Shurflo water pump leaking

Discussion in 'Tech/Mech General' started by maz, Mar 8, 2014.

  1. maz

    maz Funster

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    My van's water pump (Shurflo 2095) has started leaking from where the pump head joins onto the main body. When the pump is running you can see water seeping out all around this join - at other times it doesn't leak. It is working normally otherwise.

    According to the exploded diagram in the pump manual, there is what looks like a gasket that presumably is meant to seal this joint. However, no spare part is listed for this gasket - only major parts of the assembly or the complete pump head. Does anyone know if it is possible to just replace this gasket?

    Pump is still under warranty (for about another month) but by the time I drag the van back to the original dealer I might just as well pay for the pump to be repaired (or replaced) locally. Also pump is located under the Truma boiler (which is on a shelf above it) with little room to get at it (a Hobby design classic :RollEyes:) . By coincidence, the boiler is having to come out next week to have its electrical element replaced (under Truma warranty) so that would be a good time to get to the pump. There seems to be enough room in the locker to maybe relocate the pump to make it more accessible in the future. Or possibly (if pump is replaced) to repair the gasket once the old pump is out and reinstall it alongside the new one with a switch between the two so that I have a 'standby' pump all ready for when the next one fails. :RollEyes:

    Any thoughts on repair or replacement, please? :Smile:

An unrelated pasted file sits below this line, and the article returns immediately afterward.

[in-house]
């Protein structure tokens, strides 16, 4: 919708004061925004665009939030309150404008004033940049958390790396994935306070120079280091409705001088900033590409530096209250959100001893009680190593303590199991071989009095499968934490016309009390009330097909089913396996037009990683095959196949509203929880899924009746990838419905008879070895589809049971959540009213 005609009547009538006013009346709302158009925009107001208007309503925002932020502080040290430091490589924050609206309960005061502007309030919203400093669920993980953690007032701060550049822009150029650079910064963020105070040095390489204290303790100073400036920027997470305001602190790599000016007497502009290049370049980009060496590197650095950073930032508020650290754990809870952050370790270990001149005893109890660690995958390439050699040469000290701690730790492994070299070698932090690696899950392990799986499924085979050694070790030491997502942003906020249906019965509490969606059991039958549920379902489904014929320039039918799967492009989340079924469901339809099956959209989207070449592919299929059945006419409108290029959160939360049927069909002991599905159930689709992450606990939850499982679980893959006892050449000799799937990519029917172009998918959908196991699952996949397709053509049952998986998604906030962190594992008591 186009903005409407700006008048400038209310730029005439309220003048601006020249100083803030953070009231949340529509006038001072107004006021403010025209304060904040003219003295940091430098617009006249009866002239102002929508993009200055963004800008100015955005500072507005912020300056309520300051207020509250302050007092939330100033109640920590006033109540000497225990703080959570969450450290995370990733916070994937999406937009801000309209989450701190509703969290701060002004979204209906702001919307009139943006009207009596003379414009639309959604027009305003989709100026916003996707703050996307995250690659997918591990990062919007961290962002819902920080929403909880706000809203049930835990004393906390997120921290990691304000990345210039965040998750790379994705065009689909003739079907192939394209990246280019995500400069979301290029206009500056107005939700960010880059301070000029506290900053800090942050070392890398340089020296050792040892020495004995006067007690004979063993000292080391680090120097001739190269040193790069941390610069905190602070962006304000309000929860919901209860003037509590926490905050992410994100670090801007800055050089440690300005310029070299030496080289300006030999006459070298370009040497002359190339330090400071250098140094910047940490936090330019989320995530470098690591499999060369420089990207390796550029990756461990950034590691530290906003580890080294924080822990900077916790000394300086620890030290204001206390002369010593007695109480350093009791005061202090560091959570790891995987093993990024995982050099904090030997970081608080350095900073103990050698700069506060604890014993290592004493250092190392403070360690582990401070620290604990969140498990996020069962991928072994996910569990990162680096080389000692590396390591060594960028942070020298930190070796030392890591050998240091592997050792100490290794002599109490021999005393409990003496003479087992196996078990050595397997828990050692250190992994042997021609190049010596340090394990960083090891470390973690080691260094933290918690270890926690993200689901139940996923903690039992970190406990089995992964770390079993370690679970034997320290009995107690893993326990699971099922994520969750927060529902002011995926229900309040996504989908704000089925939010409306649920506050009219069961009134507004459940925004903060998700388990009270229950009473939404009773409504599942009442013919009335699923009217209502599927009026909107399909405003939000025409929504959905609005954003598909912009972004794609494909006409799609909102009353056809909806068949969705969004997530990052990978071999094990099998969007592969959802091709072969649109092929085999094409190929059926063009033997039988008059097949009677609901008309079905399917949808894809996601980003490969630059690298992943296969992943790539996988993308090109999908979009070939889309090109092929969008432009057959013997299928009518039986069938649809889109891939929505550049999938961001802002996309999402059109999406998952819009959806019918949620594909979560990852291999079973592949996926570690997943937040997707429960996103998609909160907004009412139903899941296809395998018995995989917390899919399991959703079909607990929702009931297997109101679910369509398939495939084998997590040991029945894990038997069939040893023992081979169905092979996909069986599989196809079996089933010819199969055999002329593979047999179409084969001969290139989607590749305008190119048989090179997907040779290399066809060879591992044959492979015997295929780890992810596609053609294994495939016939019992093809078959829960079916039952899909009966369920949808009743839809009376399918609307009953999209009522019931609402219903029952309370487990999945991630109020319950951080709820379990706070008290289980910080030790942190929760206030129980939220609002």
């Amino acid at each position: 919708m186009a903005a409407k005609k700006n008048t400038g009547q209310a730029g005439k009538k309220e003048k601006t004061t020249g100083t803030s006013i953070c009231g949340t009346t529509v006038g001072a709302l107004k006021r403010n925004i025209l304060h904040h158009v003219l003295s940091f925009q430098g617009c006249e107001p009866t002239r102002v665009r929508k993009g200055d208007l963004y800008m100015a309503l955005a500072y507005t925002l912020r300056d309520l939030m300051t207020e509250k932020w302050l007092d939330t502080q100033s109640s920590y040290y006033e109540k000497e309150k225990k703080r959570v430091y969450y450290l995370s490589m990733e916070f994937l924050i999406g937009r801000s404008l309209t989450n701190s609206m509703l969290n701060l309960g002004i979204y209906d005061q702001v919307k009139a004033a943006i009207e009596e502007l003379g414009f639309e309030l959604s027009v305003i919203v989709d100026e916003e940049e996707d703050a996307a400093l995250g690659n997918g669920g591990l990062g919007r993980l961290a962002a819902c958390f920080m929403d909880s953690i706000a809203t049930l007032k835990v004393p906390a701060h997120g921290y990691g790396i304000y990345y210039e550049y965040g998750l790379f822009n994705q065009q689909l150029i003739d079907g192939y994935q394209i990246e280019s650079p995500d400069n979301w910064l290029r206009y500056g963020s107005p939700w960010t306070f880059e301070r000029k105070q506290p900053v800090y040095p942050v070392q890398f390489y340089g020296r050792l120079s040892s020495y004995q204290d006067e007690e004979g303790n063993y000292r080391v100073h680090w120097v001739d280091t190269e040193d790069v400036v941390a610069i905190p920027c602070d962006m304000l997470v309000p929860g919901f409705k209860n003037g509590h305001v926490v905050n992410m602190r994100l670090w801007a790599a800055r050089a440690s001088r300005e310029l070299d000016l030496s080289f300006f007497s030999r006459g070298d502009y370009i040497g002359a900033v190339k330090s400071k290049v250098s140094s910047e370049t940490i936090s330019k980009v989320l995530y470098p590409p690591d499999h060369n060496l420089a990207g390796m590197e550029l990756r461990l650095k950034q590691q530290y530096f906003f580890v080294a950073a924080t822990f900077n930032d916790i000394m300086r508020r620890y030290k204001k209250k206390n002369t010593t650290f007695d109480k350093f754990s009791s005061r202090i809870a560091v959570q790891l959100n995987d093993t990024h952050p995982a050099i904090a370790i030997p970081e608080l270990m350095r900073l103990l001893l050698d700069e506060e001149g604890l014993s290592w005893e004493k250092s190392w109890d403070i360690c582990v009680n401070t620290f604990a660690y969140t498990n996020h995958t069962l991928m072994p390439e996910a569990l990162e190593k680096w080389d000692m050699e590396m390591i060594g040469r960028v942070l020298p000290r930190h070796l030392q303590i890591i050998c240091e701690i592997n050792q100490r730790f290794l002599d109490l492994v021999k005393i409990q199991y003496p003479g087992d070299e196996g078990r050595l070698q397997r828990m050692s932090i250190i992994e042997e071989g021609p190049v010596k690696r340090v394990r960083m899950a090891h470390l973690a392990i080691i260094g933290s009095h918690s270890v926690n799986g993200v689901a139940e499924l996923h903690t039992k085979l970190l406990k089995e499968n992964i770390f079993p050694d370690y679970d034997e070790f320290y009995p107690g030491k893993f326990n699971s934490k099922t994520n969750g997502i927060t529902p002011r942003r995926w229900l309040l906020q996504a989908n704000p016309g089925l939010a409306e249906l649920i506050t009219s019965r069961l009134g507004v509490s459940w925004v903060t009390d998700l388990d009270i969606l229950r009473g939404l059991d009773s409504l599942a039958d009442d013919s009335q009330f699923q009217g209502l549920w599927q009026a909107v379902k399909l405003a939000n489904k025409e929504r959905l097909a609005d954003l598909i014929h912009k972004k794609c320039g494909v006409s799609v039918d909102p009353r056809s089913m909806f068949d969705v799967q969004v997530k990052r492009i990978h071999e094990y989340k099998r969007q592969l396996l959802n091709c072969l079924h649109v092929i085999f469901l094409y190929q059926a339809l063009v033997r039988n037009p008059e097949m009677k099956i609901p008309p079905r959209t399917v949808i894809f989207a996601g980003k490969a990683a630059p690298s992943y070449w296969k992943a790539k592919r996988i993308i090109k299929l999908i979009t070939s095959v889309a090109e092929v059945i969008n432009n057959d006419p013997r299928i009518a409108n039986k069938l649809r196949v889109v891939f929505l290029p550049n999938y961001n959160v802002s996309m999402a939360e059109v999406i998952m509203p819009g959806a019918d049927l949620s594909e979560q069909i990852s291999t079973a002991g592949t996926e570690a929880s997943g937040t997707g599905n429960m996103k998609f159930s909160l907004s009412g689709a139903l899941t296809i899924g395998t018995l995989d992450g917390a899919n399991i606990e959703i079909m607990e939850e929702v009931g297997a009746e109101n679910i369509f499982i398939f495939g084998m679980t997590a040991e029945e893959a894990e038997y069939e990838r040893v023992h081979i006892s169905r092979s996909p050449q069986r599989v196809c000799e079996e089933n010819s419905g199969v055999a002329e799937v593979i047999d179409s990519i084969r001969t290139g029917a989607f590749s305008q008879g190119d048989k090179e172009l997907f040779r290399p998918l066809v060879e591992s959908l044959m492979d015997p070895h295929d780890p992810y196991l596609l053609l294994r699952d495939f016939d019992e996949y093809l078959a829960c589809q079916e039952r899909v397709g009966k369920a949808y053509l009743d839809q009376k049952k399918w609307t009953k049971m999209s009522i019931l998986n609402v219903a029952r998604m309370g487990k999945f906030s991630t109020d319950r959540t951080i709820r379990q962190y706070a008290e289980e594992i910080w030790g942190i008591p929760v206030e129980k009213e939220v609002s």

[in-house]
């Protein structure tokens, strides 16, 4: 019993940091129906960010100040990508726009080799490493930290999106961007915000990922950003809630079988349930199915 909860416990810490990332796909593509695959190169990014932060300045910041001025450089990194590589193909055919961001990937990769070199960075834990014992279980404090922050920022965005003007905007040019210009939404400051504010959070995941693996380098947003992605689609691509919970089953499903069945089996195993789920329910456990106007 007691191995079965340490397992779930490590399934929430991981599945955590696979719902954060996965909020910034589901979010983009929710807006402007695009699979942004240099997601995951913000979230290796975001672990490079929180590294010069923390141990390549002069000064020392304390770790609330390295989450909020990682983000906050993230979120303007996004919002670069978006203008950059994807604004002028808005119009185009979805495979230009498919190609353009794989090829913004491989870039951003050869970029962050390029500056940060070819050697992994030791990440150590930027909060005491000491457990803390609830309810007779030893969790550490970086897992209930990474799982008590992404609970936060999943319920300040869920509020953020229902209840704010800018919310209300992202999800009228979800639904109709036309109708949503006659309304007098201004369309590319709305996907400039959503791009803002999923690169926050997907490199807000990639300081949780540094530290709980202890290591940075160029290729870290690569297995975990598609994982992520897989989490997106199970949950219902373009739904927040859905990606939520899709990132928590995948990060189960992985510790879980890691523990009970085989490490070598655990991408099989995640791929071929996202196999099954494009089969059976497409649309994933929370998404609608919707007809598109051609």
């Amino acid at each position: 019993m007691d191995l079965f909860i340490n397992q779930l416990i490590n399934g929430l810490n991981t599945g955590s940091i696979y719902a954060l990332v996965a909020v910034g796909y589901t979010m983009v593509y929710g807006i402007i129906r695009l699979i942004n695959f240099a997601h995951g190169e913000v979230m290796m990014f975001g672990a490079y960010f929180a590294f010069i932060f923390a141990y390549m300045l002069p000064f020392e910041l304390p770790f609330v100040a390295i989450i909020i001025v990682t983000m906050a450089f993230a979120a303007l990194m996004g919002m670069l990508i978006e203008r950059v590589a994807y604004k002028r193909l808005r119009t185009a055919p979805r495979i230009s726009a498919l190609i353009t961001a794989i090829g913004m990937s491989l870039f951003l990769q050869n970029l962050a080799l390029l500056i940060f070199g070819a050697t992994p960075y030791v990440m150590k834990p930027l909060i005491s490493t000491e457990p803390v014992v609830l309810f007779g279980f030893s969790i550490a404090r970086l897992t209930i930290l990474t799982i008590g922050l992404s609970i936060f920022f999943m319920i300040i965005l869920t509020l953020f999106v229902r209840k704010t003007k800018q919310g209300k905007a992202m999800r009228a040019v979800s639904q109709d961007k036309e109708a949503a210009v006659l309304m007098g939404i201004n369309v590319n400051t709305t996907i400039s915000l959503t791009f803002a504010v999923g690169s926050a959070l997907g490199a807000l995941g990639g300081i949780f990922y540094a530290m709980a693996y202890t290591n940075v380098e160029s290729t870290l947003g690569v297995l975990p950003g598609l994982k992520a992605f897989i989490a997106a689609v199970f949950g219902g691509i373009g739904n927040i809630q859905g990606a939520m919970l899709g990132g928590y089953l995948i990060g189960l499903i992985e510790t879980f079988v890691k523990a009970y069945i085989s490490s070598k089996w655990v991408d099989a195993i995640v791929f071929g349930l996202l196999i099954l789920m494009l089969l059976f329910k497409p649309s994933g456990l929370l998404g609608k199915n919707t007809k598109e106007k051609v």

2. pappajohn

    pappajohn Funster Life Member

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    mine also leaked in the same place.
    i used Blue Hylomar automotive gasket cement to seal it.....previous owner had used silicon sealant which didnt work.

    Hylomar is toxic but the minuscule amount needed hasnt caused any health problems.

    many thing on those pumps, other than the valve block, is supposedly not replaceable including the microswitch....dont believe it, the manufacturers dont want you to repair it...they want you to buy a new one.
     
  3. jonandshell

    jonandshell Funster

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    A new pump is less than £50.00.

    Buy one and keep the good bits off the old one!:BigGrin:

    A long term leak can cost you loads if water gets into the floor, is it really worth scrimping on preventative repairs?:Eeek:
     
  4. maz

    maz Funster

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    Thank you for that. I've just looked up Hylomar Blue and it's readily available. Not worried about toxicity as I don't drink from the on-board water system. :Smile:

    Would be happy doing that job myself once the pump was out but because I live in the van and don't want to be without water, I think I would need to get the pump replaced first and then keep the old one for future use.
     
  5. maz

    maz Funster

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    Our posts crossed - I'm already thinking along those lines. :thumb:
     
  6. Snowbird

    Snowbird Funster Life Member